Freeware Garden: Impulse

This picture could be a metaphor for all sorts of things.

Deck 16’s Impulse is a deceptively simple game on paper. All it asks of you is to guide a little neon circle (a.k.a. “your craft”) from point A to point B and notice how gloriously fun those ancient, physics-based propulsion mechanics still are. Intriguingly it does consider itself a mash-up of Super Meat Boy and Lunar Lander too.

The fact that it starts off with fourteen levels worth of tutorials should of course be indication enough that Impulse is not as straightforward as one would expect. Simple to grasp, yes, that it definitely is and its controls are as intuitive as these things get, but even coming close to mastering the little devil requires efforts of herculean proportions.

Your simple thruster will indeed move your craft towards your (clicked) mouse cursor. It won’t obviously be able to calculate the effects of gravity or atmospheric drag though, nor estimate the trajectories of baddies or manage to avoid all sorts of deadly collisions.

Deceptively, just to ease you in I suspect, the first twenty levels (including tutorials) will be a relatively smooth sail with, probably, less than a hundred  deaths. Another seven to eight hours and you’ll already be tackling level 49 and basking in the admiration of your fellow gamers. Throw in a month or so and you’ll beat the whole bloody game and earn my undying respect or, at the very least, have a devilishly good time trying to.

This one, not so much. It most obviously is an aquarium.

Impulse may be a tough nut to crack, but it’s brilliantly designed and never gets frustrating. Besides, you’ll never tire of dying. This is a game of a thousand deaths that keeps transforming itself.

Drag, gravity, time limits and all of its other variables are liable to change with each and every level. Gravity could be strong, weak or non-existent; it may even pull in odd directions, whereas your craft’s thrusters could be anything between powerful and puny, while environments range from the vacuum of space to super-dense seas.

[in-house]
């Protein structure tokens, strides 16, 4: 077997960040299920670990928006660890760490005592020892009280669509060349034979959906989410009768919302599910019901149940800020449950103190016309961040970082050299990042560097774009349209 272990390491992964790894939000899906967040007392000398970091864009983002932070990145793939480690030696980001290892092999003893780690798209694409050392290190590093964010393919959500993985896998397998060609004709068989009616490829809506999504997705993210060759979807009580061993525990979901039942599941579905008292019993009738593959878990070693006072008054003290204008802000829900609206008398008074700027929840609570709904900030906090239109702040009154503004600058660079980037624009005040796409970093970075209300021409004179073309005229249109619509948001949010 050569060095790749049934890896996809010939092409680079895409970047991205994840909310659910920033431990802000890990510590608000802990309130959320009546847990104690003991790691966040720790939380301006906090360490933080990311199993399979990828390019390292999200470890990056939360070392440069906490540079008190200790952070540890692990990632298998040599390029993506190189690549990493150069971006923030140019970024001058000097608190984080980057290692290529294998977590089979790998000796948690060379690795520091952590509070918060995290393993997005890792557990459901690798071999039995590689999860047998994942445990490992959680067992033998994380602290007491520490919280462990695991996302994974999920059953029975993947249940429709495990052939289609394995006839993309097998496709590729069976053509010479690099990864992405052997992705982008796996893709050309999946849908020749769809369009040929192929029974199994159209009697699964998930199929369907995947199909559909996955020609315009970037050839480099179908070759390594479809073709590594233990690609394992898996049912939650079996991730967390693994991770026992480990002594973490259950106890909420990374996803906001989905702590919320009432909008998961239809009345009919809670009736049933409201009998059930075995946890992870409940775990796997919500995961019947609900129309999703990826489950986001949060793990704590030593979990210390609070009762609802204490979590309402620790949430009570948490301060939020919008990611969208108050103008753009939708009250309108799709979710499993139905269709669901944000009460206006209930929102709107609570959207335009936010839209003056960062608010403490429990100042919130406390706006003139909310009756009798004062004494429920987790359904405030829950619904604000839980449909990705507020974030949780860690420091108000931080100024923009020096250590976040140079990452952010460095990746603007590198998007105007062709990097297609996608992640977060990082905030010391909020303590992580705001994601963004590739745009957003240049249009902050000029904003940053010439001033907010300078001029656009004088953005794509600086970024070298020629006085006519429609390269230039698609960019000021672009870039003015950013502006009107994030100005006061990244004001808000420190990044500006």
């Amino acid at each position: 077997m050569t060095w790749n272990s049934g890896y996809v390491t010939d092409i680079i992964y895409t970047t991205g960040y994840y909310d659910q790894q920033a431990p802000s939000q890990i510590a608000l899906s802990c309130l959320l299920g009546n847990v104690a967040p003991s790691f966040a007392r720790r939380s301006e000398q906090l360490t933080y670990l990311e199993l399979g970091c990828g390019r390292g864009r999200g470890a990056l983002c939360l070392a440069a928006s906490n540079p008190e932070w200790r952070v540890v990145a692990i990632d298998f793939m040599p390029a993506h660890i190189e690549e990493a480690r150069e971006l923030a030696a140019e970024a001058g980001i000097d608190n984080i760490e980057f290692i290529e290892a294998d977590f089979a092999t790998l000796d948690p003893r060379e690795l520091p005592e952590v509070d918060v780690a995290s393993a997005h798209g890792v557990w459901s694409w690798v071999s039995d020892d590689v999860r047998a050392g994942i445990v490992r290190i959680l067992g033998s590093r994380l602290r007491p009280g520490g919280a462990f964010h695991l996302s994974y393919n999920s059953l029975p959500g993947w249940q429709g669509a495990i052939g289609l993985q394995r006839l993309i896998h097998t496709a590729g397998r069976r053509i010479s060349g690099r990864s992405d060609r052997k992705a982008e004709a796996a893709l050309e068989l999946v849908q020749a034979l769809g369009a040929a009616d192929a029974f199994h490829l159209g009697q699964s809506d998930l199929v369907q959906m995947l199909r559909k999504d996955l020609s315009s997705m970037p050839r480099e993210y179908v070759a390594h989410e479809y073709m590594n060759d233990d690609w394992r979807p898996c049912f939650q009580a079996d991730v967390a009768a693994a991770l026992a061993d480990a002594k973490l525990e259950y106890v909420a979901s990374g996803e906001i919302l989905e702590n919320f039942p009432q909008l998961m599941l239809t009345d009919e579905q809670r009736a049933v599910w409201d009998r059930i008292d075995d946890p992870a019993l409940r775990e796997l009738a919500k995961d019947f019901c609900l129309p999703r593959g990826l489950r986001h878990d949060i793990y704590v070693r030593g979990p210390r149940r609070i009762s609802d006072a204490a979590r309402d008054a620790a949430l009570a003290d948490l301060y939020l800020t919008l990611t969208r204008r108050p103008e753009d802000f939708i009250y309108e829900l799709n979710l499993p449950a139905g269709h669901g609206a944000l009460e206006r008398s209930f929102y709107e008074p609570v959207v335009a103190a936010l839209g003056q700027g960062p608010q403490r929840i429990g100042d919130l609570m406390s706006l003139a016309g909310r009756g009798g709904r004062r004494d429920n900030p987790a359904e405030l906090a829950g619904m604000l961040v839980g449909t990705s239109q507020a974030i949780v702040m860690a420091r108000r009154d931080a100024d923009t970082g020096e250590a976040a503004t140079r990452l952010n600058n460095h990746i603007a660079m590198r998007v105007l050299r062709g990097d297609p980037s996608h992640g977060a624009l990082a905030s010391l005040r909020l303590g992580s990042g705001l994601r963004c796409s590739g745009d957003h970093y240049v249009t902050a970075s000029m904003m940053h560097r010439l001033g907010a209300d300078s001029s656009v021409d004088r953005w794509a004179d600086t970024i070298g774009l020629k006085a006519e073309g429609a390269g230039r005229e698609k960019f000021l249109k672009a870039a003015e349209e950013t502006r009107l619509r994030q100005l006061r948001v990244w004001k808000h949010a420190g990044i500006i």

Impulse, as you scholarly types must have already deduced, constantly (and fairly) plays around with its rules, missions styles and keeps mixing things up, effortlessly mutating itself from a physics-based puzzler to a frantic avoid-’em-up or anything in between. The variation in its (god and expert players only know how many) levels is simply staggering.

Obviously, equivalent amounts of versatility are also required of you. Switching from a puzzle to an arcade mindset and from precision to reflex focused gameplay is both required and deeply rewarding. As rewarding as the thing’s excellent soundtrack some would argue.


  1. padger says:

    This is great. I rate it: four stars out of free.

  2. serioussgtstu says:

    “Physics can vary” is a terrifying piece of information to give the player at the start of a level. I’m loving this, the light effects that come off objects which are supposed to be avoided make me feel like a moth kamikaze-ing into a light bulb. Some of the levels do feel a bit like you have to make a really difficult trick shot in order to proceed.

    Chrome insisted that the file was full of viruses, other software disagreed, just want to confirm there were no problems.

    • Konstantinos Dimopoulos says:

      Well, I for one had no problem with viruses.

      • serioussgtstu says:

        I’d say whatever half baked algorithm Chrome uses would think any .exe from dropbox is full of viruses.

  3. Premium User Badge

    Lexx87 says:

    Oh dear – as someone who spent hours, days, weeks, months and years mastering Geometry Wars, this looks right up my street.

    I’ll see you all next year with a comment saying I’ve finally mastered it!

  4. caff says:

    I actually exerted the requisite amount of mousewheel finger action to scroll down to this post this evening :)

    I’m glad I did, what an addictive little game.. got to about level 28 or something before taking a break (I know I’ll be back).

    Love the mixed up soundtrack – very cheerful old skool synths, strings and hip hop beats, and the sound effect when you approach the mines is just lovely :)

  5. froz says:

    Finally finished :). It has 100 levels. Some of them are pretty clever.